Lily Rutledge has been the caretaker of her orphaned nephew, for since the deaths of his parents when he was six, and he is now 12. Within the past few weeks, Oliver, the young Earl of Maberly, has become moody, grown larger, and developed an enormous appetite. She doesn’t know what to do with him, and any requests made to his guardian and cousin, Simon, Duke of Blackmoor (I kind of expected something with Wolf in the title), are met with money and silence.
Lily has been reading about his gambling and romancing in the gossip rags, and after deciding that nothing else will do, Lily takes it upon herself to visit the Duke to demand that he take an interest in Oliver. When Simon learns of Oliver’s changes, he realizes what is happening and decides to assume the care and feeding of his ward. He also makes the mistake of telling Lily what he plans, as well as offering her a dowry for her trouble.
If you haven’t figured it out by the title, Simon and the men in his family are werewolves who change at the full moon, and Oliver is in wolf puberty. Daniel, Oliver’s father, and Simon’s cousin, wasn’t raised in a manner that prepared him for life as a wolf, and as a result of ignorance and fear, he hurt his wife, causing her to avoid him until their deaths. Simon is determined to do better by Daniel’s son. He also wants to keep Lily unaware of their lycanthropy.
While Simon attempts to push Lily out of Oliver’s life, she is determined to remain close to her sister’s child. Her devotion to Oliver impresses Simon, who decides to stop fighting his attraction to her. Instead of marriage, however, Simon offers a cottage on the grounds, access to Oliver and sex on tap. He tells her that his “lifestyle” precludes him offering her marriage. A humiliated Lily accepts the offer of a dowry and declares that she is going to find herself a husband at the neighbor’s ball they are currently attending. Her new friend Prisca is the daughter of the family, and she has several marriageable brothers. Prisca also has a bit of a grudge against Simon for his offer to Lily, and a history with Simon’s brother William. Finding the busybody vicar’s wife, Prisca puts a bug in her ear about Lily’s lack of chaperone at the Duke’s residence, and waits for the fallout.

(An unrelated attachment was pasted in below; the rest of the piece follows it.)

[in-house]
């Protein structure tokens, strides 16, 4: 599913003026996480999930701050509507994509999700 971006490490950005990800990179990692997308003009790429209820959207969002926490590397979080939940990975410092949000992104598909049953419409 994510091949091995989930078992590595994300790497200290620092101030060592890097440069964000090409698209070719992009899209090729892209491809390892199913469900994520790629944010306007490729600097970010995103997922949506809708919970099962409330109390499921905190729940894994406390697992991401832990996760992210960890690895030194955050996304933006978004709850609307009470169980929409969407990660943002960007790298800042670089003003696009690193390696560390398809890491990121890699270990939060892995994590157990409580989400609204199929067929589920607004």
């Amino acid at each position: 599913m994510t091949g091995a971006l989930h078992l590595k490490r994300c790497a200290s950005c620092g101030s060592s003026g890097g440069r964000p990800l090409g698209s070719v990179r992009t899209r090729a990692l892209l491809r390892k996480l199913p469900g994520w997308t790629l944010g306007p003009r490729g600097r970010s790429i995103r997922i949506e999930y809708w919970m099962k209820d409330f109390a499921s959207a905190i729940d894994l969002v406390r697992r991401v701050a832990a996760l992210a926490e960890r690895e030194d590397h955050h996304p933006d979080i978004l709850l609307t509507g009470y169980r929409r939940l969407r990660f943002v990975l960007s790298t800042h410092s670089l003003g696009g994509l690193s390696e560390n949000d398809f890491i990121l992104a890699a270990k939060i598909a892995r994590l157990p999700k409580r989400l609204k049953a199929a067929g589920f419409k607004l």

Simon is obligated to see Lily ruined socially or marry her. Lily is as attracted to Simon as he is to her, and after some persuasion, accepts Simon’s proposal. Once married, Simon is still determined to keep the secret from Lily, even as she comes in contact with more members of his family who know and share his secret. He is also worried that what happened to Daniel and Emma could happen to him. This is made harder by a surly Oliver, who is battling jealousy, learning about his new ability and trying to reconcile it with what he knows of his parents’ unhappy life together.
I liked Lily’s character in that she was straightforward in her actions. Simon ignored her so he went to him. He proposed she be his mistress and she told him to shove it. She accepts his proposal because she will get what she wants, Simon and Oliver. While she wants to know about the secret Simon is hiding, she doesn’t do stupid things to discover what it is. Oliver was definitely a boy going through puberty, and the upheavals in his life caused him to react like a normal kid. He didn’t see the marriage of Lily and Simon as some Great Event. His mother figure was going to be sharing her attention and the dominant male was not someone he felt he could trust with Lily, especially after learning more about mated wolves. Simon’s determination to keep Lily in the dark at all costs was a little off, considering his family history, but it wasn’t taken to a frustrating extreme, just an annoying one.
I have to say that I’m a fan of animal shifters, and I love wolves and werewolves the most, so any book featuring one will catch my interest. This book is also published by Sourcebooks, which has published a few new authors that I have enjoyed lately, so double score, and the next book in the series is released in just under a week.